It’s pretty hard to predict the outcome of “raising awareness of problem X” ahead of time. While it might be net good right now because we’re in a pretty bad spot, we have plenty of examples from the past where greater awareness of AI risk has arguably led to strongly negative outcomes down the line, due to people channeling their interest in the problem into somehow pushing capabilities even faster and harder.

My view is that progress probably switched from being net positive to net negative (in expectation) sometime around GPT-3.

We fully agree on this, and so it seems like we don’t have large disagreements on externalities of progress. From our point of view, the cutoff point was probably GPT-2 rather than 3, or some similar event that established the current paradigm as the dominant one.

Regarding the rest of your comment and your other comment here, here are some reasons why we disagree. It’s mostly high level, as it would take a lot of detailed discussion int... (read more)

1. Fully agree and we appreciate you stating that.

2. While we are concerned about capability externalities from safety work (that’s why we have an infohazard policy), what we are most concerned about, and that we cover in this post, is deliberate capabilities acceleration justified as being helpful to alignment. Or, to put this in reverse, using the notion that working on systems that are closer to being dangerous might be more fruitful for safety work, to justify actively pushing the capabilities frontier and thus accelerating the arrival of the dangers t... (read more)

I think the best argument on "Accelerating capabilities is good", is that it forces you to touch reality instead of theorizing, and given that iteration is good for other fields, we need to ask why we think AI safety is resistant to iterative solutions. And this in a nutshell is why ML/AGI people can rationally increase capabilities: LW has a non-trivial chance of having broken epistemics, and AGI people do tend towards more selfish utility functions.

Good point, and I agree progress has been slower in robotics compared to the other areas.

I just edited the post to add better examples (DayDreamer, VideoDex and RT-1) of recent robotics advances that are much more impressive than the only one originally cited (Boston Dynamics), thanks to Alexander Kruel who suggested them on Twitter.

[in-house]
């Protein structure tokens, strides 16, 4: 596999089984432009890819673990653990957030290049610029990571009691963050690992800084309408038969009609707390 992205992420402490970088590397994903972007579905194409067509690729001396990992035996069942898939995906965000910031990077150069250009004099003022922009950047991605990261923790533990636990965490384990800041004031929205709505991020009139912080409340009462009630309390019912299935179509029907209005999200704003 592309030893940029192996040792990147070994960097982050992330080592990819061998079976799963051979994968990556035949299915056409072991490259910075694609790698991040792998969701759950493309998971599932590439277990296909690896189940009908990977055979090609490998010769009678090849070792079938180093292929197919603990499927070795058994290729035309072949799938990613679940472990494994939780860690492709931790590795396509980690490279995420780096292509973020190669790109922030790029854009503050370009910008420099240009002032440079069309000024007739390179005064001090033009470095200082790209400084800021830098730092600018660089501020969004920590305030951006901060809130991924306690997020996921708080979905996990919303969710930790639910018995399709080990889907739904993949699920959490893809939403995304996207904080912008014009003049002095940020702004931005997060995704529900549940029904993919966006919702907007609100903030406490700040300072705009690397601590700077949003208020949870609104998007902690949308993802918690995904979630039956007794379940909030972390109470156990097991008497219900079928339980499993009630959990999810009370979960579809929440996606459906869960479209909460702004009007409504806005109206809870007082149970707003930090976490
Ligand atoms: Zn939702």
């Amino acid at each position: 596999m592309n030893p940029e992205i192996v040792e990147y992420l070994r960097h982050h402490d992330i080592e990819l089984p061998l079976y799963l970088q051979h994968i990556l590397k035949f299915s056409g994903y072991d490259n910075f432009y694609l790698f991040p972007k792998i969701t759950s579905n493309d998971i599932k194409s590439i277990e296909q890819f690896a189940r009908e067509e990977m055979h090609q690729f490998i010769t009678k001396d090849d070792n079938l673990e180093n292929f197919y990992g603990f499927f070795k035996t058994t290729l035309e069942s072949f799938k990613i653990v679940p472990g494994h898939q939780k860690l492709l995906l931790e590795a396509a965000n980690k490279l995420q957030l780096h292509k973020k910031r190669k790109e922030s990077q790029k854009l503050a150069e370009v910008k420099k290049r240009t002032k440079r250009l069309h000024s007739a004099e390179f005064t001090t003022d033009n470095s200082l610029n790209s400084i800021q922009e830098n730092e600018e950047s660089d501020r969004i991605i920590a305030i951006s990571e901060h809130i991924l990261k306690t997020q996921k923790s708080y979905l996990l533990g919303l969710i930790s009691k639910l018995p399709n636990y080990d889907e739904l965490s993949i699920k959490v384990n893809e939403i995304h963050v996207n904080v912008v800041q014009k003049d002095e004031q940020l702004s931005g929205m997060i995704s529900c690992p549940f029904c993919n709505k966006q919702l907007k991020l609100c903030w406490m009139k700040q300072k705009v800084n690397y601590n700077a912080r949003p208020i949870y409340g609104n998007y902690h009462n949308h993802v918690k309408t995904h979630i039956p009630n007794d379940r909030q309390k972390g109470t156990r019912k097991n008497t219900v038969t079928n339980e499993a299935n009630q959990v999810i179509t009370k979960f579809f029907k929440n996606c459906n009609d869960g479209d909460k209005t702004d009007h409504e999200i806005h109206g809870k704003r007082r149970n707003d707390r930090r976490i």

Was Dario Amodei not the former head of OpenAI’s safety team?

He wrote "Concrete Problems in AI Safety".

I don't see how the claim isn't just true/accurate.

If someone reads "Person X is Head of Safety", they wouldn't assume that the person led the main AI capabilities efforts of the company for the last 2 years.

Only saying "head of the safety team" implies that this was his primary activity at OpenAI, which is just factually wrong. 

According to his LinkedIn, from 2018 until end of 2020, when he left, he was Director of Research and then VP of Research o... (read more)

5Swimmer963 (Miranda Dixon-Luinenburg) 7mo
I do think it's fair to consider the work on GPT-3 a failure of judgement and a bad sign about Dario's commitment to alignment, even if at the time (also based on LinkedIn) it sounds like he was also still leading other teams focused on safety research.  (I've separately heard rumors that Dario and the others left because of disagreements with OpenAI leadership over how much to prioritize safety, and maybe partly related to how OpenAI handled the GPT-3 release, but this is definitely in the domain of hearsay and I don't think anything has been shared publicly about it.) 

Your graph shows "a small increase" that represents progress that is equal to an advance of a third to a half the time left until catastrophe on the default trajectory. That's not small! That's as much progress as everyone else combined achieves in a third of the time till catastrophic models! It feels like you'd have to figure out some newer efficient training that allows you to get GPT-3 levels of performance with GPT-2 levels of compute to have an effect that was plausibly that large.